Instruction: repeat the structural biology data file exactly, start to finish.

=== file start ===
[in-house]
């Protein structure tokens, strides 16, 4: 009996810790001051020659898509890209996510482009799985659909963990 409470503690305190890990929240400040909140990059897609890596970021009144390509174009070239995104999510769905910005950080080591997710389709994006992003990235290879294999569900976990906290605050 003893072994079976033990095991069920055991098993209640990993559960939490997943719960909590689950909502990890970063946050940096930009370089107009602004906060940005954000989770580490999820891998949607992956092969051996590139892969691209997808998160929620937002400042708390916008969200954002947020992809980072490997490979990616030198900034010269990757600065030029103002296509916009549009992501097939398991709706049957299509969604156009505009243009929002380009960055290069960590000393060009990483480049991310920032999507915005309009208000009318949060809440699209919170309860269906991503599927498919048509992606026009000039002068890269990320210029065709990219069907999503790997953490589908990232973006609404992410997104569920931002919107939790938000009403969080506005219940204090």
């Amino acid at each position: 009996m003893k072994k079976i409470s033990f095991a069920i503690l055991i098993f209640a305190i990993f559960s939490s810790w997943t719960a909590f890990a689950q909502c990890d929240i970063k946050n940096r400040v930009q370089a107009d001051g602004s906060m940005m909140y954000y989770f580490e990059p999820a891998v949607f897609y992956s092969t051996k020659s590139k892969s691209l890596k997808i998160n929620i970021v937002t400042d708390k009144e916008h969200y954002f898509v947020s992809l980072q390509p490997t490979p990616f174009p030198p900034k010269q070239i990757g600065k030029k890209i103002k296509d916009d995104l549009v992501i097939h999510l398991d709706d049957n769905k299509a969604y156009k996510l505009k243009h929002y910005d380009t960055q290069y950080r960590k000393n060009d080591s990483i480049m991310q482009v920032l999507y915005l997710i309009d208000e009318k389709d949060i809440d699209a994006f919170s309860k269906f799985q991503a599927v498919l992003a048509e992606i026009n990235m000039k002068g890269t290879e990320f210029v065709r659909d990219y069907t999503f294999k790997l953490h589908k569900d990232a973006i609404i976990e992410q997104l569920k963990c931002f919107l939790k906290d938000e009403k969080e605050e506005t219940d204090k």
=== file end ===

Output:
[in-house]
């Protein structure tokens, strides 16, 4: 009996810790001051020659898509890209996510482009799985659909963990 409470503690305190890990929240400040909140990059897609890596970021009144390509174009070239995104999510769905910005950080080591997710389709994006992003990235290879294999569900976990906290605050 003893072994079976033990095991069920055991098993209640990993559960939490997943719960909590689950909502990890970063946050940096930009370089107009602004906060940005954000989770580490999820891998949607992956092969051996590139892969691209997808998160929620937002400042708390916008969200954002947020992809980072490997490979990616030198900034010269990757600065030029103002296509916009549009992501097939398991709706049957299509969604156009505009243009929002380009960055290069960590000393060009990483480049991310920032999507915005309009208000009318949060809440699209919170309860269906991503599927498919048509992606026009000039002068890269990320210029065709990219069907999503790997953490589908990232973006609404992410997104569920931002919107939790938000009403969080506005219940204090």
């Amino acid at each position: 009996m003893k072994k079976i409470s033990f095991a069920i503690l055991i098993f209640a305190i990993f559960s939490s810790w997943t719960a909590f890990a689950q909502c990890d929240i970063k946050n940096r400040v930009q370089a107009d001051g602004s906060m940005m909140y954000y989770f580490e990059p999820a891998v949607f897609y992956s092969t051996k020659s590139k892969s691209l890596k997808i998160n929620i970021v937002t400042d708390k009144e916008h969200y954002f898509v947020s992809l980072q390509p490997t490979p990616f174009p030198p900034k010269q070239i990757g600065k030029k890209i103002k296509d916009d995104l549009v992501i097939h999510l398991d709706d049957n769905k299509a969604y156009k996510l505009k243009h929002y910005d380009t960055q290069y950080r960590k000393n060009d080591s990483i480049m991310q482009v920032l999507y915005l997710i309009d208000e009318k389709d949060i809440d699209a994006f919170s309860k269906f799985q991503a599927v498919l992003a048509e992606i026009n990235m000039k002068g890269t290879e990320f210029v065709r659909d990219y069907t999503f294999k790997l953490h589908k569900d990232a973006i609404i976990e992410q997104l569920k963990c931002f919107l939790k906290d938000e009403k969080e605050e506005t219940d204090k």